What can I do or or look at to see how my system is compromised and what people are doing or trying to do on my server. What are some other things I can do to improve security on my server and harden it against attacks. Whenever I try to google for tips, I find really in depth instruction that I don't understand or are for more complicated installations. I have done some things in the past to tighten up things and have screwed up my server. So more often then not, i choose to do nothing then risk messing things up.
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zastrazzi
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Time:2007-08-13 12:08 am (UTC)
First up, ensure you have authentication turned on in Exchange otherwise it will blindly accept mail from anywhere on your network. Which means if an internal system becomes infected you could have a problem.

Check your relay options, that's usually the biggest gotcha.

Only slightly related, I'd also block port 25 outbound except for the Exchange server.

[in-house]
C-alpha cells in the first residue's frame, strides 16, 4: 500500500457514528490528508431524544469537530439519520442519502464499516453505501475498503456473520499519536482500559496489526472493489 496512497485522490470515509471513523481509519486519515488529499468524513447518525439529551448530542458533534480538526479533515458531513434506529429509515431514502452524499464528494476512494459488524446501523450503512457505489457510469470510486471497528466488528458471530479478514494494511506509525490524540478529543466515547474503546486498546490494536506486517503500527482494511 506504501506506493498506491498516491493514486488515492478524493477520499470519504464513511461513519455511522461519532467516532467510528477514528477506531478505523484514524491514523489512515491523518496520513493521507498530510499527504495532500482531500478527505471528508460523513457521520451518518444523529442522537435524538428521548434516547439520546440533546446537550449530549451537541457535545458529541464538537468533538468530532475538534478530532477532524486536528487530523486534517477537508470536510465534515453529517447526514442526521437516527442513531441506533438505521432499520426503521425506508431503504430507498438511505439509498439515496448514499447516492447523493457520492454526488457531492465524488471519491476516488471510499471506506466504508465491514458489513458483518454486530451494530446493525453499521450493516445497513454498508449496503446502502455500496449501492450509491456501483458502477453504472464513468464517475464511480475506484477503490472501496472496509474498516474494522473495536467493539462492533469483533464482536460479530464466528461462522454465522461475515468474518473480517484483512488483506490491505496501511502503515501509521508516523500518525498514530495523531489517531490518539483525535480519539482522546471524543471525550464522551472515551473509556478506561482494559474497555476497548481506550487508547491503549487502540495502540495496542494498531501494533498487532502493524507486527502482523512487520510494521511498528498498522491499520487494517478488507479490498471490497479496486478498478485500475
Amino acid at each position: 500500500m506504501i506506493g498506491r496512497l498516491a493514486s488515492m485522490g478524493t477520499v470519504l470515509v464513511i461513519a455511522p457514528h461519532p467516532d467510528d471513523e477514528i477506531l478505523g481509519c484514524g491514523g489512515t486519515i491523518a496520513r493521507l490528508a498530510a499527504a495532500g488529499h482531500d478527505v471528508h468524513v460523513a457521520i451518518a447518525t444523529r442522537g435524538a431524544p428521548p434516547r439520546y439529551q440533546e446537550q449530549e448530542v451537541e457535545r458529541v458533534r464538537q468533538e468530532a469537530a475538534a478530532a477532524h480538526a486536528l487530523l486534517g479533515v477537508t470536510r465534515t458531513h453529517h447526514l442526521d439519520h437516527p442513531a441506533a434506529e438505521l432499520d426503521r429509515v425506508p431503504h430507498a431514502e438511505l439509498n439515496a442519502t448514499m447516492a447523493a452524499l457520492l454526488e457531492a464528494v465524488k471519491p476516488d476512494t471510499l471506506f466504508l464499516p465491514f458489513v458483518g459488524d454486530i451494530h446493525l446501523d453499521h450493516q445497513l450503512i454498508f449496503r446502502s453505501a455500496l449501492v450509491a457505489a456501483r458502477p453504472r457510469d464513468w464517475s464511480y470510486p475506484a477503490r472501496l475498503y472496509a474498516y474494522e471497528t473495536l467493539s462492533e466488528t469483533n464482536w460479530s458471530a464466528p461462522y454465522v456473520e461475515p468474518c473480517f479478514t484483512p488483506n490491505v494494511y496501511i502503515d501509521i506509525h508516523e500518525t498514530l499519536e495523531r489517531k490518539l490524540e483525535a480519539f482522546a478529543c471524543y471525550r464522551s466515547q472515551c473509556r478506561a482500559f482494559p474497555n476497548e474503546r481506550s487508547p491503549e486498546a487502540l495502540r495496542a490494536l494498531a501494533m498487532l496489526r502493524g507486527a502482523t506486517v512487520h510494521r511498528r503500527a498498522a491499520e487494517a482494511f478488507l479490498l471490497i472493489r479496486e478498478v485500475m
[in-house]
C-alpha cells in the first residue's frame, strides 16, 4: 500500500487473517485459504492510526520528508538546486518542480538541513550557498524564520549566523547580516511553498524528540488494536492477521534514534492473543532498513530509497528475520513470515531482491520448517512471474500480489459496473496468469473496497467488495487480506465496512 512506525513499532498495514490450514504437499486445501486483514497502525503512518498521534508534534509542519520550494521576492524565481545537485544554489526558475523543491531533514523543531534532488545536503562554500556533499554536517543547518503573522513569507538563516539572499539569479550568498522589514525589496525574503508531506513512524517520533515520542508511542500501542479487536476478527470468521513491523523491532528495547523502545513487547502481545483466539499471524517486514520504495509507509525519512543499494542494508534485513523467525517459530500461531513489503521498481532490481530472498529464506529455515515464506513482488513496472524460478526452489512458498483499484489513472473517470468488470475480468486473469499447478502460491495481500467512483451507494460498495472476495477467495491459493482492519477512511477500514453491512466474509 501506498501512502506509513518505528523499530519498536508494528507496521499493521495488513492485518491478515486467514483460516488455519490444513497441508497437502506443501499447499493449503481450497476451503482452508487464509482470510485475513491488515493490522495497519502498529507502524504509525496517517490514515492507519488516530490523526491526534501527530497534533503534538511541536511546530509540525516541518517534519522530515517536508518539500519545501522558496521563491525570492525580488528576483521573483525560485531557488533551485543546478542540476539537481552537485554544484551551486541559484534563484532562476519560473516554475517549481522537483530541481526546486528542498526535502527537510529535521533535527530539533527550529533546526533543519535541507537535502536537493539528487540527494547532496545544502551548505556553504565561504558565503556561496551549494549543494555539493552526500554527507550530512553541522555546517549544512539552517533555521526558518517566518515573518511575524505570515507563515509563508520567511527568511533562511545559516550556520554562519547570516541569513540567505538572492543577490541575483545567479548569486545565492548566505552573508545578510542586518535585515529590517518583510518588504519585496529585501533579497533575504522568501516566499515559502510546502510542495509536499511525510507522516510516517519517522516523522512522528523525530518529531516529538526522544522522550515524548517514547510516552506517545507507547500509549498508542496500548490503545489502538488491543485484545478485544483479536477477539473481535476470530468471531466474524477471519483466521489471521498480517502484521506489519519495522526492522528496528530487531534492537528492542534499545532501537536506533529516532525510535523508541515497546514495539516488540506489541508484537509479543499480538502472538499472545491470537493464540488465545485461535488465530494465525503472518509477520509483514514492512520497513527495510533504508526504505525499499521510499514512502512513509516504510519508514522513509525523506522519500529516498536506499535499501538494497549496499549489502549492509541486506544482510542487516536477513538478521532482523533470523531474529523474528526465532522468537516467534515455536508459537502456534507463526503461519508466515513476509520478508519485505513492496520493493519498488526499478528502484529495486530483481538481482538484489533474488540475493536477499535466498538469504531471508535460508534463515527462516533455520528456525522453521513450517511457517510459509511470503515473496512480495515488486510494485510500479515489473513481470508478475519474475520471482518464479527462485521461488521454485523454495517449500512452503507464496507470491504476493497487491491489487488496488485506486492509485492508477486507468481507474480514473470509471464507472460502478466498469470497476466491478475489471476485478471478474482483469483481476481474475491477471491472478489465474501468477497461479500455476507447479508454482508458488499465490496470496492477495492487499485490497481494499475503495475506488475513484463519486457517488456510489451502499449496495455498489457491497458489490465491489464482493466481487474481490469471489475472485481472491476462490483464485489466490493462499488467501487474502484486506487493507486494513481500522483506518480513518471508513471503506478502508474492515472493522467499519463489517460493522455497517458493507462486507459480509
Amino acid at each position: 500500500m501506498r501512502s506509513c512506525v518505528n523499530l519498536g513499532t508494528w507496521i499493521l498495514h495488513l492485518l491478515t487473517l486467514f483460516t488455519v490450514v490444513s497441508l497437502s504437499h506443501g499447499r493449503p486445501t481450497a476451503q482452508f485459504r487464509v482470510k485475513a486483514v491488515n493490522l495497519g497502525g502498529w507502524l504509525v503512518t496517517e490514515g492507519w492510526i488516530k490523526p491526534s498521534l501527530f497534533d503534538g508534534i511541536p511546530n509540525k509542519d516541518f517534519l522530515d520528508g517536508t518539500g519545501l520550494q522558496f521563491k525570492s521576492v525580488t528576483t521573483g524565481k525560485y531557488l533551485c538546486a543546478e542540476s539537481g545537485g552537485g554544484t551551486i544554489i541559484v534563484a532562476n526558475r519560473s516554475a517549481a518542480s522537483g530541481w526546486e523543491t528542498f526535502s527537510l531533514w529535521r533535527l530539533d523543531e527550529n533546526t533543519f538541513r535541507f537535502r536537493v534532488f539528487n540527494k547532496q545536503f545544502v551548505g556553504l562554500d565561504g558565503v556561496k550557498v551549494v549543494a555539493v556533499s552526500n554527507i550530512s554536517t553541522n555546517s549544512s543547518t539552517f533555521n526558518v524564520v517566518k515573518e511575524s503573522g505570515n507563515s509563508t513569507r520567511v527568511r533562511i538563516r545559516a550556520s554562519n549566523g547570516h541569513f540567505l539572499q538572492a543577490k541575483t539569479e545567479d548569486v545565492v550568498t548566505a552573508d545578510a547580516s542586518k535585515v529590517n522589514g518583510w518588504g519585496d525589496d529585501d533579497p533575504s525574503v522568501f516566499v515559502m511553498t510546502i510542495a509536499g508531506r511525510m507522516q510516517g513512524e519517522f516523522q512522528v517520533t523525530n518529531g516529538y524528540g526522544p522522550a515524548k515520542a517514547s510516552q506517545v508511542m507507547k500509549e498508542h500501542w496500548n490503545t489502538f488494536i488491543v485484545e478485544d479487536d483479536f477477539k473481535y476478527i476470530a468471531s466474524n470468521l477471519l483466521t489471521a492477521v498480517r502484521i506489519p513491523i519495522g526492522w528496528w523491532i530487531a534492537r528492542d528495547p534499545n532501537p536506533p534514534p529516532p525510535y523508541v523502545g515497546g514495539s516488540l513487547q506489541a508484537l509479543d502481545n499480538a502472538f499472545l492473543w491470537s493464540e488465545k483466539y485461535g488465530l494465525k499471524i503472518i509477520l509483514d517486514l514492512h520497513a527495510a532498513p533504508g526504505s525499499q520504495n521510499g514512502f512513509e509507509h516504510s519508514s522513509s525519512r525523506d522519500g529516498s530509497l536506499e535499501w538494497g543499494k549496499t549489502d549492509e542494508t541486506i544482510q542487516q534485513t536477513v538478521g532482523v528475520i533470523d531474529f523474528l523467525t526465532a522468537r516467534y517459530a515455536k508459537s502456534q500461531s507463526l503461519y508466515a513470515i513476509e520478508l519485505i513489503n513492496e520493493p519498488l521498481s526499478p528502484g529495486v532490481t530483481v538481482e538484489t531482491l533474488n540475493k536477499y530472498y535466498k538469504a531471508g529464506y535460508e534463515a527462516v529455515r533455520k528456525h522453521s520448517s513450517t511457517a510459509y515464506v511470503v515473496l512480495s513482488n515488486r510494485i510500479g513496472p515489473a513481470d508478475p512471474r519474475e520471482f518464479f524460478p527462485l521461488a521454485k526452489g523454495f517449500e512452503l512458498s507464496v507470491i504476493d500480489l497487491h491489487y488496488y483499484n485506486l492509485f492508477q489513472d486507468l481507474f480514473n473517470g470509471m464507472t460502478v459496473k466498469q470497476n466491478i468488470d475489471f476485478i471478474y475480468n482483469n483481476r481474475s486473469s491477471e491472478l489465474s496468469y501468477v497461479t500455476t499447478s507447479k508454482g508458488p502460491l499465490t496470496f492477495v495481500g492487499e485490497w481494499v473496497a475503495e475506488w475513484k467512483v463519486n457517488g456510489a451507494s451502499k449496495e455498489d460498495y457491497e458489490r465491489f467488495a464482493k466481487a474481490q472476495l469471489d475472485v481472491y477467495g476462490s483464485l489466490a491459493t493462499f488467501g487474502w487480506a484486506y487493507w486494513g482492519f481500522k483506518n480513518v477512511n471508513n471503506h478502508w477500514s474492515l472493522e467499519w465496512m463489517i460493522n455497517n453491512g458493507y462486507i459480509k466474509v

If possible, you may also want to restrict port 25 inbound to those hosts/networks you expect to see mail from. This isn't usually a normal move, but it can be effective.

I normally would steer people away from Exchange as a solution primarily because it's significant load on a server and is a nightmare to configure properly. It's also not nearly as feature rich as exim/postfix.

If you're interested in either exim or postfix, you could either install vmware and a linux distribution of your choice (centOS, ubuntu, redhat) or possibly run them within cygwin. Both of these linux MTA's have a LOT of security features that are relatively easy to enable, and excellent documentation online and in the manual pages.

You might also want to look into implementing SPF or DKIM as an antispam measure. A quick google should turn up a lot of results on how to configure it for whichever MTA you stick with.

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sugarbeet
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Time:2007-08-13 02:07 am (UTC)
I will look into the Authenication. I had forgotten about that. Thanks.